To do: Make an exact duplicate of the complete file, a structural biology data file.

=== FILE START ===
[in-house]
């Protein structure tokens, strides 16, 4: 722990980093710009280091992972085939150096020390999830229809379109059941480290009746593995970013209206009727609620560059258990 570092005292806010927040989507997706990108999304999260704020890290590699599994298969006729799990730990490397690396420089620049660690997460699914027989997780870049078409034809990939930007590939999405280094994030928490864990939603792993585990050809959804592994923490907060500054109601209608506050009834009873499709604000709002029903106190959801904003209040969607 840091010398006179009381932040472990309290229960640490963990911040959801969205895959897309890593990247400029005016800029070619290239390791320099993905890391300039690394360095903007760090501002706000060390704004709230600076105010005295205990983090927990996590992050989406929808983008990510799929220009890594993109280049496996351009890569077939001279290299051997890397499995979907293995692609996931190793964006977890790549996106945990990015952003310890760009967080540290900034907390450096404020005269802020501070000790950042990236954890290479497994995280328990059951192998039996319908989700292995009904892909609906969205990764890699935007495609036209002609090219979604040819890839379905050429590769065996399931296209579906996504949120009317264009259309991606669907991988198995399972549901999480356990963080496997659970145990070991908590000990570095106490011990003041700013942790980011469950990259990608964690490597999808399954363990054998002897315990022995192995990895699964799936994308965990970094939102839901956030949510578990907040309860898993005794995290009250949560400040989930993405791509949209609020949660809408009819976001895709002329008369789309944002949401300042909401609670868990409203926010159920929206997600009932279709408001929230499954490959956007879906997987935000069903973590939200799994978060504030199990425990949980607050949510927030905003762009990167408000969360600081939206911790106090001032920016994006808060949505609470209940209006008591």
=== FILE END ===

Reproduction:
[in-house]
């Protein structure tokens, strides 16, 4: 722990980093710009280091992972085939150096020390999830229809379109059941480290009746593995970013209206009727609620560059258990 570092005292806010927040989507997706990108999304999260704020890290590699599994298969006729799990730990490397690396420089620049660690997460699914027989997780870049078409034809990939930007590939999405280094994030928490864990939603792993585990050809959804592994923490907060500054109601209608506050009834009873499709604000709002029903106190959801904003209040969607 840091010398006179009381932040472990309290229960640490963990911040959801969205895959897309890593990247400029005016800029070619290239390791320099993905890391300039690394360095903007760090501002706000060390704004709230600076105010005295205990983090927990996590992050989406929808983008990510799929220009890594993109280049496996351009890569077939001279290299051997890397499995979907293995692609996931190793964006977890790549996106945990990015952003310890760009967080540290900034907390450096404020005269802020501070000790950042990236954890290479497994995280328990059951192998039996319908989700292995009904892909609906969205990764890699935007495609036209002609090219979604040819890839379905050429590769065996399931296209579906996504949120009317264009259309991606669907991988198995399972549901999480356990963080496997659970145990070991908590000990570095106490011990003041700013942790980011469950990259990608964690490597999808399954363990054998002897315990022995192995990895699964799936994308965990970094939102839901956030949510578990907040309860898993005794995290009250949560400040989930993405791509949209609020949660809408009819976001895709002329008369789309944002949401300042909401609670868990409203926010159920929206997600009932279709408001929230499954490959956007879906997987935000069903973590939200799994978060504030199990425990949980607050949510927030905003762009990167408000969360600081939206911790106090001032920016994006808060949505609470209940209006008591």